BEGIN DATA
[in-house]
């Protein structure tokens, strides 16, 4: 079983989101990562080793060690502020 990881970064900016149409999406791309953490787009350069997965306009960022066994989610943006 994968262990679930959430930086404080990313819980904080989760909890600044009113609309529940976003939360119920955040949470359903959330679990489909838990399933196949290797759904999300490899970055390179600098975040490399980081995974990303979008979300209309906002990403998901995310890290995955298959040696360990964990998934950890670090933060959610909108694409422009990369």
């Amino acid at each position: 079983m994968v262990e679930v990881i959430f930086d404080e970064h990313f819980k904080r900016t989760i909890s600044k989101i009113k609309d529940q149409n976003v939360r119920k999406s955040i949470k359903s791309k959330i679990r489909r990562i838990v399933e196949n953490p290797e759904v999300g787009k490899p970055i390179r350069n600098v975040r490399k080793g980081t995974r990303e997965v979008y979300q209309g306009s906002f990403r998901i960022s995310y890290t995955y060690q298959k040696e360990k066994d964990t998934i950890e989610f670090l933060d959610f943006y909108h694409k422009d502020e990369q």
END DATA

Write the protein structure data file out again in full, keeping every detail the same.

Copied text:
[in-house]
């Protein structure tokens, strides 16, 4: 079983989101990562080793060690502020 990881970064900016149409999406791309953490787009350069997965306009960022066994989610943006 994968262990679930959430930086404080990313819980904080989760909890600044009113609309529940976003939360119920955040949470359903959330679990489909838990399933196949290797759904999300490899970055390179600098975040490399980081995974990303979008979300209309906002990403998901995310890290995955298959040696360990964990998934950890670090933060959610909108694409422009990369």
């Amino acid at each position: 079983m994968v262990e679930v990881i959430f930086d404080e970064h990313f819980k904080r900016t989760i909890s600044k989101i009113k609309d529940q149409n976003v939360r119920k999406s955040i949470k359903s791309k959330i679990r489909r990562i838990v399933e196949n953490p290797e759904v999300g787009k490899p970055i390179r350069n600098v975040r490399k080793g980081t995974r990303e997965v979008y979300q209309g306009s906002f990403r998901i960022s995310y890290t995955y060690q298959k040696e360990k066994d964990t998934i950890e989610f670090l933060d959610f943006y909108h694409k422009d502020e990369q």